Discuss, define and explain the behavior (the problem); the losses and the effect of the behavior (immediate consequences loss of money, relationships, job, etc); list the consequences and issue the ultimatum but follow through with the ultimatum (if you say “I will not give you any more money” or “I will leave” – then do it.)

Propose immediate treatment and help – have a plan in mind before you begin the intervention.

Repeat throughout the discussion that you want to help, you love and care about him/her and that he/she is destroying his/her life and that is the reason you are here right now. End on a note of love – “this is just as hard for me to say as it is for you to listen –  I love you and won’t let you destroy your life; I will do whatever it takes to help you – even if it seems like it hurts you now…”

Nik Robinson: What things/words should you avoid?

Patrick Wanis PhD: Key point is to focus on disassociation: disassociate the action and behavior from the person and instead focus on the problem and not the person i.e. “I am concerned or worried by the/that drinking”;

Avoid using the word “You” in an accusatory form i.e. do not say “You and your drinking are screwing up my life”;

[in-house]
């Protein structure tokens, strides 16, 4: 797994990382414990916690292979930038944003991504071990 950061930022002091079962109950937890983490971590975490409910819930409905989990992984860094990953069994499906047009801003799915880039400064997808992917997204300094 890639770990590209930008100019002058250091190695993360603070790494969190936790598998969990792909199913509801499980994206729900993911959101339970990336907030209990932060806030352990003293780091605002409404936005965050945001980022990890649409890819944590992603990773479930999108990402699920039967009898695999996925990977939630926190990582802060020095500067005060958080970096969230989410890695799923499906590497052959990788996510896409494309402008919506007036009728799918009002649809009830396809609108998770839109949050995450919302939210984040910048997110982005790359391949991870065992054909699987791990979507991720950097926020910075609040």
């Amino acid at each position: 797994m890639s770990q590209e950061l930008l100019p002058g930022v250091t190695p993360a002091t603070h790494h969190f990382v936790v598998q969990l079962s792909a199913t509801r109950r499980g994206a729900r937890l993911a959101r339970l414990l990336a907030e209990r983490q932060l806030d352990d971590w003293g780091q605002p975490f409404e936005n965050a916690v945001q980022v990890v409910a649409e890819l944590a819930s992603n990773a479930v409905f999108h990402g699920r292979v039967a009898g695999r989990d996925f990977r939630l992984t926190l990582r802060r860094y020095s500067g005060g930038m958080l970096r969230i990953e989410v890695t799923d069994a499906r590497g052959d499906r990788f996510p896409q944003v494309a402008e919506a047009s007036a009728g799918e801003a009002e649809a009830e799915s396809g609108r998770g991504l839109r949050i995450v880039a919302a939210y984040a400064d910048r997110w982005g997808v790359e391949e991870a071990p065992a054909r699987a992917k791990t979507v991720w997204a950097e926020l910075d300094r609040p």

Do not attack the person but rather address the behavior and its consequences.

Do not diagnose and do not label; do not say “You are an addict…you are a junkie”; Labeling is wrong; talk about a problematic behavior; If you label and attack, he or she will shut down, become defensive or attack you back and the intervention fails immediately.

Be prepared that most likely he or she will tell you that you are wrong about his behavior; do not give in, do not agree, stand firm in your thoughts, beliefs and feelings.

Nik Robinson: What if they refuse to hear you or refuse to change?

Patrick Wanis PhD: If your friend’s life is in danger or if they are in some way a threat to the life or safety of another human being (their child, spouse, etc), then it is your duty to take drastic action. Charlie Sheen’s father, Martin sheen, called the police on his son for violation of parole when he was engaging in drug activity. So yes, call the police or for example in California, the law allows for a person to be held for 48 hrs for psychiatric review if that person appears to be a threat to himself or someone else.

Nik Robinson: Would Lindsay Lohan be in this situation if she wasn’t so insulated from reality – if people had raised a mirror to her and showed her why she needed to change?

Patrick Wanis PhD: Recently, Lindsay Lohan was seen towing in hand a book about toxic friends – critics and cynics say that she is the toxic friend but these critics don’t get it; Lindsay Lohan became toxic because she hung out with equally or greater toxic friends; who do you think was inviting her to all the parties? Who do you think was going to the parties with her or drinking and doing drugs with her? Her toxic friends.